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Natural Contamination

Most people think of water pollution as a problem of human origin, but nature plays a role as well. Water incorporates minerals and other natural constituents from its environment and, for better or worse, they become part of the water people drink.

Not all of the constituents in water are harmful to human health. Calcium and magnesium-rich water is called ‘hard water,’ and its best-known property is that it makes soaps and detergents less effective. Trace amounts of many constituents, such as fluoride, iron, and copper, are actually beneficial in small doses. But at high concentrations even elements necessary for health become harmful. On the other hand, naturally occurring elements like cadmium and lead are hazardous to human health at even relatively low concentrations.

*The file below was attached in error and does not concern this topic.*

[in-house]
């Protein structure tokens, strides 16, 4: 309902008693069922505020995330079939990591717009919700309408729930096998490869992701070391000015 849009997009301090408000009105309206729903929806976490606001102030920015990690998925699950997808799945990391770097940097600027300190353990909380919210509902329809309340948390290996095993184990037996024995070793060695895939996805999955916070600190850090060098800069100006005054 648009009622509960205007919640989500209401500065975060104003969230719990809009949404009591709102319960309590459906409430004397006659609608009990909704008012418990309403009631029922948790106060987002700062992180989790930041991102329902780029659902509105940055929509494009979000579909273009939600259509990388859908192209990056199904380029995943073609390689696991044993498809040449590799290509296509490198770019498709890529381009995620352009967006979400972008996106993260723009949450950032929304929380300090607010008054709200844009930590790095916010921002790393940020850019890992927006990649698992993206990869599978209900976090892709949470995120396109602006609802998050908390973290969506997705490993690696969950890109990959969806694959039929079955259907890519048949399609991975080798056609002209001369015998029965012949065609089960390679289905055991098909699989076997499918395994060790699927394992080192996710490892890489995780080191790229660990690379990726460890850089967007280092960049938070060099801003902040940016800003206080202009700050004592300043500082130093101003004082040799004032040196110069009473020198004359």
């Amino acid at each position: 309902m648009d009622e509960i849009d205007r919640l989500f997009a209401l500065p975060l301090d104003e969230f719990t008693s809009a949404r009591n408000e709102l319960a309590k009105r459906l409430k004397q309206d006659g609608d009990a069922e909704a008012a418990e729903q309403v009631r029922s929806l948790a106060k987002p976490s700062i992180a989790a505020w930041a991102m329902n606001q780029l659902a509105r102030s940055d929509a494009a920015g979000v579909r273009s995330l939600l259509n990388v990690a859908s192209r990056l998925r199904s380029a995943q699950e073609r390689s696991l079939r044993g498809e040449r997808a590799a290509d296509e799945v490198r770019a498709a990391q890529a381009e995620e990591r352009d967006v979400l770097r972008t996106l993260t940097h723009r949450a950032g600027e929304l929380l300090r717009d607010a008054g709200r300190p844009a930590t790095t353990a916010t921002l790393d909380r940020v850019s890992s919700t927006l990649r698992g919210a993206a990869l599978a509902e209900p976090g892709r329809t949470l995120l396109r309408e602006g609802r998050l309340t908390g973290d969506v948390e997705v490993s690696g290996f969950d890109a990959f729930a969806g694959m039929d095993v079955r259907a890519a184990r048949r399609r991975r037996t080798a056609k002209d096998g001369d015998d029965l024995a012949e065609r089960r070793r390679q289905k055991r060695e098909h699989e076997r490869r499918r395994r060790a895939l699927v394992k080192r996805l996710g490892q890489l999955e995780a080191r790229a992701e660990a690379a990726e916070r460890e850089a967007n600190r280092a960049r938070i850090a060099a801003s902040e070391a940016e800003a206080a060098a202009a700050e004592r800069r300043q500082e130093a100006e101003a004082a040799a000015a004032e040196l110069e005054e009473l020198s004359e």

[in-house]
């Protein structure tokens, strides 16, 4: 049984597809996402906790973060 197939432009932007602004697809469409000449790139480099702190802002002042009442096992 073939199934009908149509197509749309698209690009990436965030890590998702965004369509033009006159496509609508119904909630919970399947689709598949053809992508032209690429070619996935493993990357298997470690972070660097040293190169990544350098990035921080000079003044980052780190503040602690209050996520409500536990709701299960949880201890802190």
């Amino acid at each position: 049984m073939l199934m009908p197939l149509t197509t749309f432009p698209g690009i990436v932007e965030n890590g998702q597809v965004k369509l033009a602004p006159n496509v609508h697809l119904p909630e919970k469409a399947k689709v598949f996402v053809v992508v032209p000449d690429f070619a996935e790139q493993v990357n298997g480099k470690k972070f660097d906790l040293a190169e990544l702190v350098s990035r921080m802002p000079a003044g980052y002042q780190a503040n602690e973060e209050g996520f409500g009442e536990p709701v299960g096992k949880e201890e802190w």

Two inorganic chemicals have led to particularly widespread and serious drinking water problems—arsenic and fluoride.

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